US Coins

What does the 'FG' on my on your coin stand for?

The very small “FG” on the reverse of the Eisenhower silver dollar, which can be seen just below the eagle's tailfeather, stands for U.S. Mint sculptor-engraver Frank Gasparro, later chief engraver. His initials can also be seen on the Lincoln, Lincoln Memorial cent, Eisenhower dollar and Anthony dollar.

Original images courtesy of Coin World/iStock Getty

Readers ask, Coin World answers. 

Let's dive into the mailbag and see if we can help a collector out with getting the information they need. 

1964 Kennedy half dollar with no Mint mark

Q: I have a 1964 Kennedy half dollar with no Mint mark, but it does have what I think is “FG” between the leg and tail feathers on the reverse. I cannot find any reference to it in your magazine.

W.B. BakerBenton, Miss.

A:The “FG” on the reverse of the Kennedy half dollar are the initials of Frank Gasparro, an assistant sculptor-engraver at the U.S. Mint in 1964 who later became chief engraver in 1965.

On U.S. coins, Gasparro’s “FG” can also be spotted on the Lincoln Memorial reverse (1959 to 2008) of the Lincoln cent and on the Eisenhower and Anthony dollars.

While this information is not featured in Coin World’s weekly or monthly issues, it can be found in the Coin World Guide to U.S. Coins and Coin World Almanac.

Regarding the 1915 Panama-Pacific International Exposition “penny” featured in the March 19 “Readers Ask,” Alex A. Pancheco of Tipsico Coin LLC, Corvallis, Ore., writes (edited for space):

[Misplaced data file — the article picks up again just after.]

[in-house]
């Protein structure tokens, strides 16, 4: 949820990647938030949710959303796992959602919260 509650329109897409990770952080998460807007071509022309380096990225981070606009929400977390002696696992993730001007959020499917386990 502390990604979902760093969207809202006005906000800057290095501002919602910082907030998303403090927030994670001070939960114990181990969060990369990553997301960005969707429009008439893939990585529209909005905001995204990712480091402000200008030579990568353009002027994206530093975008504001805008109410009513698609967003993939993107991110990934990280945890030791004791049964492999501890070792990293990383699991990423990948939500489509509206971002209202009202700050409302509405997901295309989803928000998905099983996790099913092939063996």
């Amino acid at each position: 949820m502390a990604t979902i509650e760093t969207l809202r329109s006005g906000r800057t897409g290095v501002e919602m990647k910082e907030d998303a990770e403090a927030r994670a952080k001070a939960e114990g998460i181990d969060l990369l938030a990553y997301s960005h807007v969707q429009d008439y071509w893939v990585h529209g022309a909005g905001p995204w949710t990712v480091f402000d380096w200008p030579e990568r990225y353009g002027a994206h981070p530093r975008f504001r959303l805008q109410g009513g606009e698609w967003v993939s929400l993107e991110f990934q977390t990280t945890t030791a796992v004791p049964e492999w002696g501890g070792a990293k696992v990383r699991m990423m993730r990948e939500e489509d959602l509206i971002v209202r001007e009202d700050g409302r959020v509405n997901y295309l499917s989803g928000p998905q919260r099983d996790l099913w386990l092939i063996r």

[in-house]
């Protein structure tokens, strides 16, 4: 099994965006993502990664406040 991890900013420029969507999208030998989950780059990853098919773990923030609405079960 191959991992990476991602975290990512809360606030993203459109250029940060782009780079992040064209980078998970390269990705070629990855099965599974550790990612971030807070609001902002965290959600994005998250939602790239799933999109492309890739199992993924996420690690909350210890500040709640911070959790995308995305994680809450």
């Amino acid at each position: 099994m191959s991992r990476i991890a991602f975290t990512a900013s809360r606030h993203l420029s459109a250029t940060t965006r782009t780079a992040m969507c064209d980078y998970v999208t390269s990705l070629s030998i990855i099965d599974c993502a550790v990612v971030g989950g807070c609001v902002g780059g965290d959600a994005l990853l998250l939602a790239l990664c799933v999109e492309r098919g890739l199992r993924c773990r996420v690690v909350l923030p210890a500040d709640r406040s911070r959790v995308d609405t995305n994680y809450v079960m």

Connect with Coin World:  

The token in your column is struck in bronze. As to who made it, if you find a well preserved piece, you will note that it is clearly marked ‘Shreve & Co.’ on the reverse at the rim between the wreath and raised rim about 4:00. This is of course the famous San Francisco jewelry firm, which produced a number of 1915 Panama-Pacific related souvenir items. If I understand the relationship between the Expo organization and the vendors who appeared on their grounds, all of the goods produced and sold therein were officially licensed by the Expo, and most if not all made use of one of several ‘official designs’ as part of the item produced. These crests or designs can be seen on many of the listed ‘So-Called Dollars’ such as [Hibler-Kappen] 410, 412 and 413 (‘Sailing Ship’ obverse); HK-409 (‘Winged Victory on Prow’ obverse); or HK-419 (‘1915 within a circle’ obverse).

My opinion is, the 38-mm Shreve pieces were probably produced first, and primarily meant for distribution around the San Francisco area. The larger 45-mm copper pieces may have been made in the Southern California area as outright copies of the Shreve design, with just enough changes to avoid a legal battle, and meant to be distributed in and around Los Angeles/San Diego in concert with the Pan-California Expo.

As far as quality goes, it is a well-made piece, certainly better engraved and struck than most common ‘souvenirs.

Hopefully, this will help in clearing up the mystery, or at least give others some food for thought.

Coin World’s Readers Ask department does not accept coins or other items for examination without prior permission from staff member Erik Martin. Readers Ask also does not examine error or variety coins. Materials sent to Readers Ask without prior permission will be returned unexamined. Please address all Readers Ask inquiries to or call 800-673-8311, Ext. 274.

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